q   Council of Europe, 1997 - Per una migliore gestione delle risorse del litorale, EUROP, Brussels.
q   DGVIII, 1998 - Tourism and Development, Working paper, DGVIII, Brussels.
q   Ecomost, 1994 - Planning for sustainable Tourism, IFTO, Lewes.
q   EMS, 1998 - The green book of tourism, EMS GmbH, Bonn.
q   European Commission, 1997 - Towards sustainability, EUROP, Brussels.
q   European Commission, 1998 - First report on the implementation of the convention on biological
    diversity by the European Community, European Community, Brussels.
q   European Commission, 1999 - The sustainable development agenda 1999, European Community,
    Brussels.
q   Frangialli F., 1999 - Sustainable Tourism, WTO, Madrid.
q   Friends of the Earth, 1996 - Sustainable tourism in the Mediterranean, CEAT, Brussels.
q   German Federal Agency For Nature Conservation, 1997 - Biodiversity and tourism, Springer, Berlin.
q   IUCN, UNEP, WWF, 1991 - Caring for the earth. A strategy for sustainable living, IUCN, UNEP,
    WWF, Gland.
q   Jerogin P., 1998 - The business of the environment, Unpublished report.
q   Main conclusion from Antalya Workshop, 1998 - Tourism and sustainable development in the
    Mediterranean, Unpublished report.
q   Middleton V., 1998 - Sustainable Tourism. A marketing perspective, Butterworth-heinemann, Oxford
q   Priority Actions Programme, 1996 - Guidelines for carrying capacity assessment for tourism in
    Mediterranean coastal areas, PAP, Split.
q   Stigson B., 1998 - Sustainable development - Global Context, Conference presentation, Melbourne.
q   TUI, 1997 - Mediterranean Countries; environment recommendation for tourist destination areas,
    DRV Frankfurt.
q   Wall G., 1997 - Is ecotourism sustainable?, Springer - Verlag, New York.
q   WTO, Agenda 21 for tourism and travel industry, Madrid.
q   WWF, 1997 - Tourism is second biggest forex earner, Conference Report, Zurich.
q   WWF, 1999 - Responsible Tourism in the Mediterranean, project for a pilot experience in green
    Kroumiria, Pangea, Madrid.
q   WWF, 1999 - Responsible tourism in the Mediterranean; principles and codes of conduct, WWF
    Mediterranean Programme Office, Rome.




                                                                                                   15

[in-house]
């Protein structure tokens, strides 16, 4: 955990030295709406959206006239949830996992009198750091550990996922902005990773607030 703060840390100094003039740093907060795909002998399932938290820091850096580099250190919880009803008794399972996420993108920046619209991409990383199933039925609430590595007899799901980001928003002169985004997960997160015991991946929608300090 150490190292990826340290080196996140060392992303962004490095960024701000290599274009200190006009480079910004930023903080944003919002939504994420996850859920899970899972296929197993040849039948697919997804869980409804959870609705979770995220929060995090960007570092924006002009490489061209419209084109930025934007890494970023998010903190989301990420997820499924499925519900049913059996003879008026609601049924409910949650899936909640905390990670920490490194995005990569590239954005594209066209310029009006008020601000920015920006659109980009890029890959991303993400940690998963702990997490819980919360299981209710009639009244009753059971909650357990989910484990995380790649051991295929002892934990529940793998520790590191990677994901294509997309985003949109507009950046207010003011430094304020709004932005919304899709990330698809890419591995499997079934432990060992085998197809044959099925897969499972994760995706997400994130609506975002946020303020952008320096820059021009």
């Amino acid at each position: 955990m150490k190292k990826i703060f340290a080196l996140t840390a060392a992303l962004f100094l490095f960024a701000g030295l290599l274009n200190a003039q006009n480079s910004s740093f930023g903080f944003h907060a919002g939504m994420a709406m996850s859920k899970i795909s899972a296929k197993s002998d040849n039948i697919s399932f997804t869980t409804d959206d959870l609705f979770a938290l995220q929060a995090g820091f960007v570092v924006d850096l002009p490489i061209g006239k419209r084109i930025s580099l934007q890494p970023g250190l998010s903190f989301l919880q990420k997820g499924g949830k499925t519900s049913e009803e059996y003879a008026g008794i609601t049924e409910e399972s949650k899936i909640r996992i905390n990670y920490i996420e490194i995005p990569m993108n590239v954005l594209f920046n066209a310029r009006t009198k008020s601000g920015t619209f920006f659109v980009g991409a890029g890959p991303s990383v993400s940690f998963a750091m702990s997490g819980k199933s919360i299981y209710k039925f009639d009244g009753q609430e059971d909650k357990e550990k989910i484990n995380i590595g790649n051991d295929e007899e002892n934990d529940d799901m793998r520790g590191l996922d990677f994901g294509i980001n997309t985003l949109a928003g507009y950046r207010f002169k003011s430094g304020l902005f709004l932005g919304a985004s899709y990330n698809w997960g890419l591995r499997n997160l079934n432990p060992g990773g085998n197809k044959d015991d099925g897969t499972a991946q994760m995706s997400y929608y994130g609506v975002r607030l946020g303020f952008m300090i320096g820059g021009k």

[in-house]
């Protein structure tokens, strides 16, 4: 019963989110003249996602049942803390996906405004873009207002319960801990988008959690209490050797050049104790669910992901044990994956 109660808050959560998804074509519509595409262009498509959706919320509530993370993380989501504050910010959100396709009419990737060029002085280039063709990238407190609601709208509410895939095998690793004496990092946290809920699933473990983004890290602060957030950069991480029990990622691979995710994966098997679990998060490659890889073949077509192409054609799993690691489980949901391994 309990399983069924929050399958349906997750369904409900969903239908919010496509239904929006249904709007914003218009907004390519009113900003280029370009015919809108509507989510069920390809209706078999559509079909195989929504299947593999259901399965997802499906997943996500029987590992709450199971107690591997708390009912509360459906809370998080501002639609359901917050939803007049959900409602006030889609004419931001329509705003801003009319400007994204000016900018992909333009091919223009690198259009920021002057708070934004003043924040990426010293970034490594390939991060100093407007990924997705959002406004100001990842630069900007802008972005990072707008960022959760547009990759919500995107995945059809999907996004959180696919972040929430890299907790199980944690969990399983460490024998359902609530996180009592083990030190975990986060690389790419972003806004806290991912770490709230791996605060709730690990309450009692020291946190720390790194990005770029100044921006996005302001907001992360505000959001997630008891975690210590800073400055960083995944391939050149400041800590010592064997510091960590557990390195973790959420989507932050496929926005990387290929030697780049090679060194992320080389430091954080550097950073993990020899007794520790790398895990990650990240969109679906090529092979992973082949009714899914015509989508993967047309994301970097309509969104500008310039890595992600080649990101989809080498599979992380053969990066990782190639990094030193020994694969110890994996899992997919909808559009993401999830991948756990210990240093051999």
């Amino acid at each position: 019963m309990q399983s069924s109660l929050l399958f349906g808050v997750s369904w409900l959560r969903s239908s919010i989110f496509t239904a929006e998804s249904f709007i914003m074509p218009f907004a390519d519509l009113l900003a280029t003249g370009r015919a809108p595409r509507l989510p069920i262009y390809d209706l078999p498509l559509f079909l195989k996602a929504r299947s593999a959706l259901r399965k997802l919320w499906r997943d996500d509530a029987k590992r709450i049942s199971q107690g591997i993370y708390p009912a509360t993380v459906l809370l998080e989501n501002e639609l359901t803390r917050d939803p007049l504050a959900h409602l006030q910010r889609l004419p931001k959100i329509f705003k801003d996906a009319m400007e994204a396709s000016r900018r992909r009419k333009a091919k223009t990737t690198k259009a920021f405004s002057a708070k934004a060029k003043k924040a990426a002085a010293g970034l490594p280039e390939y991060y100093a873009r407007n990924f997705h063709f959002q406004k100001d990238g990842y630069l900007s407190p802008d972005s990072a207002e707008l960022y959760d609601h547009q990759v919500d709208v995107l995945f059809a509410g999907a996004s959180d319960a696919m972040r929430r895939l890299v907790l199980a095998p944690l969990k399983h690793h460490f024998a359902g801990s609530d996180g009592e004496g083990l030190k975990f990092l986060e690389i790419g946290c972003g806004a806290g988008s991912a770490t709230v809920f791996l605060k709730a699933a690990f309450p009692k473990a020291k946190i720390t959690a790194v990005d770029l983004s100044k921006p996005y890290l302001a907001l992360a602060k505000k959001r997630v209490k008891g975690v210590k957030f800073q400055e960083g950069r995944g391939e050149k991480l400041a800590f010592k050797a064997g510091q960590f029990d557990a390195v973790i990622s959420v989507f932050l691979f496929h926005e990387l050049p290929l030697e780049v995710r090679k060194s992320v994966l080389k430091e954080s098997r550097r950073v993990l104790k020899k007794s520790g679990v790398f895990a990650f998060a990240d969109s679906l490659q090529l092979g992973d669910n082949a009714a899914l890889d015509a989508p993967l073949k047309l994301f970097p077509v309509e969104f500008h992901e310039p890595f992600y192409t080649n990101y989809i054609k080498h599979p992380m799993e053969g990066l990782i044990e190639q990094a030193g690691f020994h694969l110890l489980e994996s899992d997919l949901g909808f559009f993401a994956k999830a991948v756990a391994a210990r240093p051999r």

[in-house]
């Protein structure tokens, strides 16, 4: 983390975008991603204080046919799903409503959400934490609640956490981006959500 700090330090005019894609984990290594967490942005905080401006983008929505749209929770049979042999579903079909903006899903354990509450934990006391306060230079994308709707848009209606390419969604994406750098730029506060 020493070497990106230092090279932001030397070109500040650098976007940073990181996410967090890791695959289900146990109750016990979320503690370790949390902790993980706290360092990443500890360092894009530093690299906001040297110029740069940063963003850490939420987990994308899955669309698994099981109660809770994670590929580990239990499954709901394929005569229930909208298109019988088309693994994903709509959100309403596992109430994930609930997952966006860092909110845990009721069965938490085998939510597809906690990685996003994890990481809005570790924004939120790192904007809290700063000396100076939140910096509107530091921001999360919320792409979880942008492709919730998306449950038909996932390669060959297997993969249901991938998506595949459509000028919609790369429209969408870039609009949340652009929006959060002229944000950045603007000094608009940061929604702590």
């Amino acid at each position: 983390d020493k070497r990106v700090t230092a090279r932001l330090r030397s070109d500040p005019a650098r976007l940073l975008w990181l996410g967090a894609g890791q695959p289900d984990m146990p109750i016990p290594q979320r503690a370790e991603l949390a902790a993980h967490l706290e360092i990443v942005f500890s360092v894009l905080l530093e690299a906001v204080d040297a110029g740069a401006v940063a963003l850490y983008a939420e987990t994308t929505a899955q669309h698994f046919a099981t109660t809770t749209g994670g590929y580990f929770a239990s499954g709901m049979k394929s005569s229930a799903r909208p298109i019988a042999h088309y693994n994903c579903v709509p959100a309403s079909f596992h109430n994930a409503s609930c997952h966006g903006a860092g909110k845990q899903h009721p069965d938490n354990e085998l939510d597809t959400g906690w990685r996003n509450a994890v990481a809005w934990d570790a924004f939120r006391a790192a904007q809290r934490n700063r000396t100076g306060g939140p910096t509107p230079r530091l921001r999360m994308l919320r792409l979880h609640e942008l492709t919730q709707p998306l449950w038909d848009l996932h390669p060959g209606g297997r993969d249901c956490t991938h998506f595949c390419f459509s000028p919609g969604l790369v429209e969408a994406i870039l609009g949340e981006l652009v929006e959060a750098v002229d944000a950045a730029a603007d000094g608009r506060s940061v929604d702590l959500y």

Appendix
Information on appropriate technologies and best management practices


Selected printed material

q    ACTA, 1993. Ecologia in albergo. Manuale per il recupero ambientale nei luoghi dell'ospitalità.
     ZAO Turismo e Habitat, Milano.
q    ENEA, 1993. Manuale per l'uso razionale dell'energia nel settore alberghiero. ENEA, Italy.
q    International Hotels and Restaurant Association and UNEP, 1996. Environmental good practices
     in hotels: case studies, UNEP, Paris.
q    International Hotels Environment Initiative, 1996. Environmental management for hotels,
     Butterworth Heinemann, Oxford.
q    Kirk D., 1996. Environmental Management for Hotels. A student's handbook. Butterworth
     Heinemann, Oxford.
q    Von Weizacker E., A. B. Lovins and L. H. Lovins, 1998. Factor Four: Doubling Wealth - Halving
     Resource Use. Earthscan.

Selected Web Sites

q    BRE, a centre for research on buildings and construction: http://www.bre.co.uk
q    The ECoNETT site contains an extensive collection of best practices: http://www.wttc.org
q    Grecotel has started to adopt some environmental measures: http://www.grecotel.gr
q    The “Green” Hotels Association provides ideas and products: http://greenhotels.com
q    Green Culture contains a catalogue of ecological products and services: http://www.greenculture.com
q    Dynamo Ecology provides environmental services to businesses:
     http://www.dynamo.se/ecology/index.html
q    The page of the International Hotels Environment Initiative describes the programme and provides
     other useful information: http://www.ihei.org
q    Real Goods provides an extensive catalogue of environmentally friendly products:
     http://www.realgoods.com
q    All the latest information on waste management can be found at PRISM: http://www.wrfound.org.uk
q    Information on green building materials and products can be found at OIKOS: http://oikos.com




Cefalonia, Greece.                                      S. Giovanni in Sinis, Italy.




16
Written by: Simone Borelli and Marco Brogna
Graphic Design: Valentina Iezzi, K&T - Rome
Editorial Assistant: Isabella Morandi
Editor: Anne Rémy
Publication Director: Leonardo Lacerda
Our acknowledgements for their contribution to
Justin Woolford and Jenny Heap
Printed on recycled paper

Cover photo: Ventotene, Italy.
Credit: WWF/P. Guglielmi


Published on April 2000 by WWF-World Wide
Fund for Nature (Formerly World Wildlife
Fund), Rome, Italy. Any reproduction in full or
in part of this publication must mention the
title and credit the above-mentioned publisher
as the copyright owner. © text 2000 WWF.
All rights reserved.